If a reevaluation occurs, a communication should be sent to the contestant. Preferably, the grading system should be able to compute the differences in scoring after the reevaluation, in order to notify only the affected contestants if their number is small.

The grading system must be able to remove all the feedback during the contest (if the ISC decides that for some reason the feedback is misleading).

External scoreboard

A live scoreboard should be publicly accessible on a URL published on the IOIn website; it should stay live from the beginning of day 1 until the official scoreboard is published statically on the website.

The scoreboard should not indicate explicitly medals; nonetheless, only official contestants entering the medal computation should be included, and those that did not turn out should be excluded as soon as possible (preferably before day 2).

The scoreboard should be able to support a moderately high traffic: in 2015 there had been peaks of 2.5k requests per hours, but if the scoreboard does not auto-update the number of requests would be much higher.


It is preferable for the grading system to offer statistics and/or graphs on the contest (the more the better); in particular:

  • breakdown of submissions and contestants by programming language;
  • submission rate during the contest;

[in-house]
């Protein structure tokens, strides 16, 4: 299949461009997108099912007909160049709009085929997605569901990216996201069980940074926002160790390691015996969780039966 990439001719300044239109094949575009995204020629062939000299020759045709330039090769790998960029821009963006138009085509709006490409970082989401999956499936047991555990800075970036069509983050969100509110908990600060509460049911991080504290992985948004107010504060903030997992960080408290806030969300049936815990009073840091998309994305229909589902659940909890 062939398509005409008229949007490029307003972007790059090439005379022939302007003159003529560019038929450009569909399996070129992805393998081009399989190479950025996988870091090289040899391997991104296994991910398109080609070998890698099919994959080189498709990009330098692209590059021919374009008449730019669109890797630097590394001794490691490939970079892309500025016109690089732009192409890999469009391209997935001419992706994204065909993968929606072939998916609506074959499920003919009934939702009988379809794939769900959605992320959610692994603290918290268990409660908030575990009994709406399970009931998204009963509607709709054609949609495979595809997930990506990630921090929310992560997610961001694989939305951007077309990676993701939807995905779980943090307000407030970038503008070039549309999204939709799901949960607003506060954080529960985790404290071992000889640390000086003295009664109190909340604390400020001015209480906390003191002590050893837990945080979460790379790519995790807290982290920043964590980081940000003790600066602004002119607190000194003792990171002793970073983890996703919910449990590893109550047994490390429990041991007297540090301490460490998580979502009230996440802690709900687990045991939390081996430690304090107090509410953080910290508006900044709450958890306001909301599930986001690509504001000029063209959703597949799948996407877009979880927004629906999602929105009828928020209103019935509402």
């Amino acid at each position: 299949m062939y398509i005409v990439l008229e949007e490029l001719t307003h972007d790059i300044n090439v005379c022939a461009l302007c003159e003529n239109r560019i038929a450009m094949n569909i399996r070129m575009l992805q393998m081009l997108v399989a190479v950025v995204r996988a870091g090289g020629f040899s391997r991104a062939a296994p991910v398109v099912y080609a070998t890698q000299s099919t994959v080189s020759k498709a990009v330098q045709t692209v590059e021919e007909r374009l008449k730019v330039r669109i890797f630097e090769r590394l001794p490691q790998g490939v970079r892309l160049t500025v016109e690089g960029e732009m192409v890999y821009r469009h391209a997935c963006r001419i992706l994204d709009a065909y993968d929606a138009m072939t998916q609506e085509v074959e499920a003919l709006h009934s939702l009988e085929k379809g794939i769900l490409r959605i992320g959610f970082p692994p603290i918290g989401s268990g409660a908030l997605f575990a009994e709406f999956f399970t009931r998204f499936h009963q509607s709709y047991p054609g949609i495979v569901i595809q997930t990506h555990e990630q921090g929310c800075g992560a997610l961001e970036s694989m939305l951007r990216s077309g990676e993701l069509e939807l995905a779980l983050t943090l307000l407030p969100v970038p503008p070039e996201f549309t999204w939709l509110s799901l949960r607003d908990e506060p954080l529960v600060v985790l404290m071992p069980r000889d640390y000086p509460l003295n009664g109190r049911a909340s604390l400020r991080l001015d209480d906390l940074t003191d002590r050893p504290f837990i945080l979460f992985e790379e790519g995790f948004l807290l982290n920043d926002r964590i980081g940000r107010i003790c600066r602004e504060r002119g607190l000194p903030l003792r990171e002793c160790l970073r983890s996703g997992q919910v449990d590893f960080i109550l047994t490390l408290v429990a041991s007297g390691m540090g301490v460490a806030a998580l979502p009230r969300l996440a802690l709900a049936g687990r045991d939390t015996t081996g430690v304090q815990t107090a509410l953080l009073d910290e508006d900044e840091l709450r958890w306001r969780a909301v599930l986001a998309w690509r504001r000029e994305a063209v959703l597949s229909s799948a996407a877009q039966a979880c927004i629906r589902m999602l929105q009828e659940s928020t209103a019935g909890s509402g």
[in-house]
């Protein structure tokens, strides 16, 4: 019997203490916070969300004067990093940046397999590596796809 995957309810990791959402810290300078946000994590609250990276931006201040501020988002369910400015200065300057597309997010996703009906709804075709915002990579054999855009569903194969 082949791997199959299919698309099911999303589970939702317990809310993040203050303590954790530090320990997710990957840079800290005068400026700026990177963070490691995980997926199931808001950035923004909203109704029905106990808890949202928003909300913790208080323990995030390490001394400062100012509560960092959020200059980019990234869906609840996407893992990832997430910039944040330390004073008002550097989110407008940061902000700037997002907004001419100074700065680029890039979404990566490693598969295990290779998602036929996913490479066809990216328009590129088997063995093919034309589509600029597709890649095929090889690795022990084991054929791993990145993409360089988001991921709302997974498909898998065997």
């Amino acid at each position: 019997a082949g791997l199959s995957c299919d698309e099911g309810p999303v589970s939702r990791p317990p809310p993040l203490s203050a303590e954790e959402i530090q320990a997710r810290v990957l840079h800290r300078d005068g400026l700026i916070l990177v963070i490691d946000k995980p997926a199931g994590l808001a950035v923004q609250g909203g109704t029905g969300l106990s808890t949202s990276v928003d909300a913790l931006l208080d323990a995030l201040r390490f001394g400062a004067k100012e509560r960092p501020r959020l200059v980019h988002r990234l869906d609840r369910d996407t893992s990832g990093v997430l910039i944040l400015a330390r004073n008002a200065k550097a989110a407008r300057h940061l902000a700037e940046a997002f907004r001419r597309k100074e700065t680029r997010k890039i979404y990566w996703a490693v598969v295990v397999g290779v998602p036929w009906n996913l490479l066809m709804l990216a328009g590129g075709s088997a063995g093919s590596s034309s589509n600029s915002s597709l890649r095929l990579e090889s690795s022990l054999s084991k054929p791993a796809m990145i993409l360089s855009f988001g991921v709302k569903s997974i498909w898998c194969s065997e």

• evaluation latency during the contest;
  • score distributions (global, and by task).

Appendix: tasks that stressed the grading system

  • Parrot, IOI 2011: a basic two steps task; it is safe for the encoder to scramble the result, as long as some “encryption” is added (e.g., by summing an arbitrary constant) so that the decoder can realize that the contestant tried to cheat if it finds unexpected numbers.
  • Supper, IOI 2012: another two steps; it was actually implemented not with “encryption” but with an actual validator that ran between encoder and decoder; moreover, the output of the decoder needs to be evaluated with a checker.
  • Odometer, IOI 2012: from the contestant point of view this was an output only tasks (each “output” that the contestant will provide is an odometer program), but then it was evaluated as if it was a batch task in the odometer language, with testcases and subtasks.
  • Scales, IOI 2015: a peculiar scoring function.